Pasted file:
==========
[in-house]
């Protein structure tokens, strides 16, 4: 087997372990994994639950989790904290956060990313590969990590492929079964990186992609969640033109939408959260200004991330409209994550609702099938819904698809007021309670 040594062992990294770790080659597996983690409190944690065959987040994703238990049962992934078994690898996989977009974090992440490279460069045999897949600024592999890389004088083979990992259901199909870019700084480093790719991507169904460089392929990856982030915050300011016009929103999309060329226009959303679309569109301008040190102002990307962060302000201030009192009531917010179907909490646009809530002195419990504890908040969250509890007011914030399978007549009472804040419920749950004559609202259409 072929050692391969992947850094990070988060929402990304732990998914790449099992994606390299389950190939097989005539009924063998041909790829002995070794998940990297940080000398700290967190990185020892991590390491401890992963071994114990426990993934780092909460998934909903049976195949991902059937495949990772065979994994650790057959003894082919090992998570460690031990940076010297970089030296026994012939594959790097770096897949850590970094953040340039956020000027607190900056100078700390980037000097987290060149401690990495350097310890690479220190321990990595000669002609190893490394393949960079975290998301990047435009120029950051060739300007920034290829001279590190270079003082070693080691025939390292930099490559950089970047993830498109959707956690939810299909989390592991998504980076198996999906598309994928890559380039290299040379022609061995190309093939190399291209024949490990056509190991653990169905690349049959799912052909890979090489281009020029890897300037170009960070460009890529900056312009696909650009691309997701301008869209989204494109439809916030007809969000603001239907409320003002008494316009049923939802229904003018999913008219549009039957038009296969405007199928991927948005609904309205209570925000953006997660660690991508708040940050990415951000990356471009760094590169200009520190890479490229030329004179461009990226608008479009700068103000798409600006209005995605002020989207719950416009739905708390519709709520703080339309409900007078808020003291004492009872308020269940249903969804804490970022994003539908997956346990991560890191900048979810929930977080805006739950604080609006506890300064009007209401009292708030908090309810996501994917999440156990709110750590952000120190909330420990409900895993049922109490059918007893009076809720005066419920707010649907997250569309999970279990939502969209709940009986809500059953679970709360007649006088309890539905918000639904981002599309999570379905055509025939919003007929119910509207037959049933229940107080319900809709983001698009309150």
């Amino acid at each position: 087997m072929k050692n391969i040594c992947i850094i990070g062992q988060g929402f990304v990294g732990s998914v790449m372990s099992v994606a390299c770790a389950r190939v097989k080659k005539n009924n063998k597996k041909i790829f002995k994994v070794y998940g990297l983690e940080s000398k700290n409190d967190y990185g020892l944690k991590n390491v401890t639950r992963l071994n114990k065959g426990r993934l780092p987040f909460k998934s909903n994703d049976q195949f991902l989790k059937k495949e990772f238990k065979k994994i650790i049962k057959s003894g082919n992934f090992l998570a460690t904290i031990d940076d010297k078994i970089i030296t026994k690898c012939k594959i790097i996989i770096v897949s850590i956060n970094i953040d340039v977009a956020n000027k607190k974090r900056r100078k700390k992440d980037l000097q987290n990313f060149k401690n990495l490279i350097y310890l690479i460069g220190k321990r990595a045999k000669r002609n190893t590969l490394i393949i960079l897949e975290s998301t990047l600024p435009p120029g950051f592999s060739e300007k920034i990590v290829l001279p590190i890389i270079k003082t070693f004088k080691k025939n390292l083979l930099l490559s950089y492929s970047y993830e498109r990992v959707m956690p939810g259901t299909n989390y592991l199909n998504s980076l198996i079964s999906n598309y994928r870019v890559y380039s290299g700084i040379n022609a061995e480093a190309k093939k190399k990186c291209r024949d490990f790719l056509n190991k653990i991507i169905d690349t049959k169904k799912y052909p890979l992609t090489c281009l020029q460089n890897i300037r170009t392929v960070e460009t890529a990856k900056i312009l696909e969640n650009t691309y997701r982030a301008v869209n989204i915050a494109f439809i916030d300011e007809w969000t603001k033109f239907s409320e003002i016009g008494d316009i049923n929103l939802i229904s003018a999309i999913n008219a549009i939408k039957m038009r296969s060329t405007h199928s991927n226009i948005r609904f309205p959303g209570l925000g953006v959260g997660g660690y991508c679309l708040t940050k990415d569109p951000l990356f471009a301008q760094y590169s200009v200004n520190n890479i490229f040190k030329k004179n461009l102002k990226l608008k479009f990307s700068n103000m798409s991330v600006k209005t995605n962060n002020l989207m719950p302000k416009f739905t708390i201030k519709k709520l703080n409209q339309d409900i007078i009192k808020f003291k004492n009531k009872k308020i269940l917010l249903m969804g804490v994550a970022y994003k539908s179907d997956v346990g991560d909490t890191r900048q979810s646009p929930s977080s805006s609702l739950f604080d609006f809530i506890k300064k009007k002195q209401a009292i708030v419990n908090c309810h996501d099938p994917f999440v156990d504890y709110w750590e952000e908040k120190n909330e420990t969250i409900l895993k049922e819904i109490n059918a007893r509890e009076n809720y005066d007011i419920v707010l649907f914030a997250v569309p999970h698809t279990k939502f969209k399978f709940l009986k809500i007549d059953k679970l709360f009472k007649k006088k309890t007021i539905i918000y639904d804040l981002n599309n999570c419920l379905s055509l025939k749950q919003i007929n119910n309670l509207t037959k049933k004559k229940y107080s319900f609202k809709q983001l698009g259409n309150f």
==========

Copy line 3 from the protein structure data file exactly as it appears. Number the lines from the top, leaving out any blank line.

């Amino acid at each position: 087997m072929k050692n391969i040594c992947i850094i990070g062992q988060g929402f990304v990294g732990s998914v790449m372990s099992v994606a390299c770790a389950r190939v097989k080659k005539n009924n063998k597996k041909i790829f002995k994994v070794y998940g990297l983690e940080s000398k700290n409190d967190y990185g020892l944690k991590n390491v401890t639950r992963l071994n114990k065959g426990r993934l780092p987040f909460k998934s909903n994703d049976q195949f991902l989790k059937k495949e990772f238990k065979k994994i650790i049962k057959s003894g082919n992934f090992l998570a460690t904290i031990d940076d010297k078994i970089i030296t026994k690898c012939k594959i790097i996989i770096v897949s850590i956060n970094i953040d340039v977009a956020n000027k607190k974090r900056r100078k700390k992440d980037l000097q987290n990313f060149k401690n990495l490279i350097y310890l690479i460069g220190k321990r990595a045999k000669r002609n190893t590969l490394i393949i960079l897949e975290s998301t990047l600024p435009p120029g950051f592999s060739e300007k920034i990590v290829l001279p590190i890389i270079k003082t070693f004088k080691k025939n390292l083979l930099l490559s950089y492929s970047y993830e498109r990992v959707m956690p939810g259901t299909n989390y592991l199909n998504s980076l198996i079964s999906n598309y994928r870019v890559y380039s290299g700084i040379n022609a061995e480093a190309k093939k190399k990186c291209r024949d490990f790719l056509n190991k653990i991507i169905d690349t049959k169904k799912y052909p890979l992609t090489c281009l020029q460089n890897i300037r170009t392929v960070e460009t890529a990856k900056i312009l696909e969640n650009t691309y997701r982030a301008v869209n989204i915050a494109f439809i916030d300011e007809w969000t603001k033109f239907s409320e003002i016009g008494d316009i049923n929103l939802i229904s003018a999309i999913n008219a549009i939408k039957m038009r296969s060329t405007h199928s991927n226009i948005r609904f309205p959303g209570l925000g953006v959260g997660g660690y991508c679309l708040t940050k990415d569109p951000l990356f471009a301008q760094y590169s200009v200004n520190n890479i490229f040190k030329k004179n461009l102002k990226l608008k479009f990307s700068n103000m798409s991330v600006k209005t995605n962060n002020l989207m719950p302000k416009f739905t708390i201030k519709k709520l703080n409209q339309d409900i007078i009192k808020f003291k004492n009531k009872k308020i269940l917010l249903m969804g804490v994550a970022y994003k539908s179907d997956v346990g991560d909490t890191r900048q979810s646009p929930s977080s805006s609702l739950f604080d609006f809530i506890k300064k009007k002195q209401a009292i708030v419990n908090c309810h996501d099938p994917f999440v156990d504890y709110w750590e952000e908040k120190n909330e420990t969250i409900l895993k049922e819904i109490n059918a007893r509890e009076n809720y005066d007011i419920v707010l649907f914030a997250v569309p999970h698809t279990k939502f969209k399978f709940l009986k809500i007549d059953k679970l709360f009472k007649k006088k309890t007021i539905i918000y639904d804040l981002n599309n999570c419920l379905s055509l025939k749950q919003i007929n119910n309670l509207t037959k049933k004559k229940y107080s319900f609202k809709q983001l698009g259409n309150f």